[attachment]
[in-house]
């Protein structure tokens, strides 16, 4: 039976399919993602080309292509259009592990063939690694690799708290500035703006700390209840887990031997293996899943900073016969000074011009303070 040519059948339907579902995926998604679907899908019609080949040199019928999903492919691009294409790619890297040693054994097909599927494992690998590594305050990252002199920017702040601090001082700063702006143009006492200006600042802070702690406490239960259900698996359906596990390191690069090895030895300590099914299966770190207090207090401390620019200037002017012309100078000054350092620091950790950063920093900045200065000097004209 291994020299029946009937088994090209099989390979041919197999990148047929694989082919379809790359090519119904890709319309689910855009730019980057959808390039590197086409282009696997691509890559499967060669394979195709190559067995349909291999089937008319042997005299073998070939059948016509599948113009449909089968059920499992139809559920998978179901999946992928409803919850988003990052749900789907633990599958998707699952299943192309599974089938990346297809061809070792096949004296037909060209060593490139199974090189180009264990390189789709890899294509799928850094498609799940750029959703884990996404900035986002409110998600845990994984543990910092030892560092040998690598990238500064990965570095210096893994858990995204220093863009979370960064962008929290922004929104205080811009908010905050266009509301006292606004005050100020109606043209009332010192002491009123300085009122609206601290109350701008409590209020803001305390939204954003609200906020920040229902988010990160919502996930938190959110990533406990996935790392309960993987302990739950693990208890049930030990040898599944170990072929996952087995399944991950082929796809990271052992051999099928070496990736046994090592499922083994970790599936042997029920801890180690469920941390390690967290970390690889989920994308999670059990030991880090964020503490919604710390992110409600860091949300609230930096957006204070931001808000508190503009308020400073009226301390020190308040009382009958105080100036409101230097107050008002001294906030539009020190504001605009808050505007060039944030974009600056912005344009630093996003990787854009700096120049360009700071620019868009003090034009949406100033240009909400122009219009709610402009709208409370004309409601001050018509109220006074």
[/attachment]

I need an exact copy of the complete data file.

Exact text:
[in-house]
């Protein structure tokens, strides 16, 4: 039976399919993602080309292509259009592990063939690694690799708290500035703006700390209840887990031997293996899943900073016969000074011009303070 040519059948339907579902995926998604679907899908019609080949040199019928999903492919691009294409790619890297040693054994097909599927494992690998590594305050990252002199920017702040601090001082700063702006143009006492200006600042802070702690406490239960259900698996359906596990390191690069090895030895300590099914299966770190207090207090401390620019200037002017012309100078000054350092620091950790950063920093900045200065000097004209 291994020299029946009937088994090209099989390979041919197999990148047929694989082919379809790359090519119904890709319309689910855009730019980057959808390039590197086409282009696997691509890559499967060669394979195709190559067995349909291999089937008319042997005299073998070939059948016509599948113009449909089968059920499992139809559920998978179901999946992928409803919850988003990052749900789907633990599958998707699952299943192309599974089938990346297809061809070792096949004296037909060209060593490139199974090189180009264990390189789709890899294509799928850094498609799940750029959703884990996404900035986002409110998600845990994984543990910092030892560092040998690598990238500064990965570095210096893994858990995204220093863009979370960064962008929290922004929104205080811009908010905050266009509301006292606004005050100020109606043209009332010192002491009123300085009122609206601290109350701008409590209020803001305390939204954003609200906020920040229902988010990160919502996930938190959110990533406990996935790392309960993987302990739950693990208890049930030990040898599944170990072929996952087995399944991950082929796809990271052992051999099928070496990736046994090592499922083994970790599936042997029920801890180690469920941390390690967290970390690889989920994308999670059990030991880090964020503490919604710390992110409600860091949300609230930096957006204070931001808000508190503009308020400073009226301390020190308040009382009958105080100036409101230097107050008002001294906030539009020190504001605009808050505007060039944030974009600056912005344009630093996003990787854009700096120049360009700071620019868009003090034009949406100033240009909400122009219009709610402009709208409370004309409601001050018509109220006074």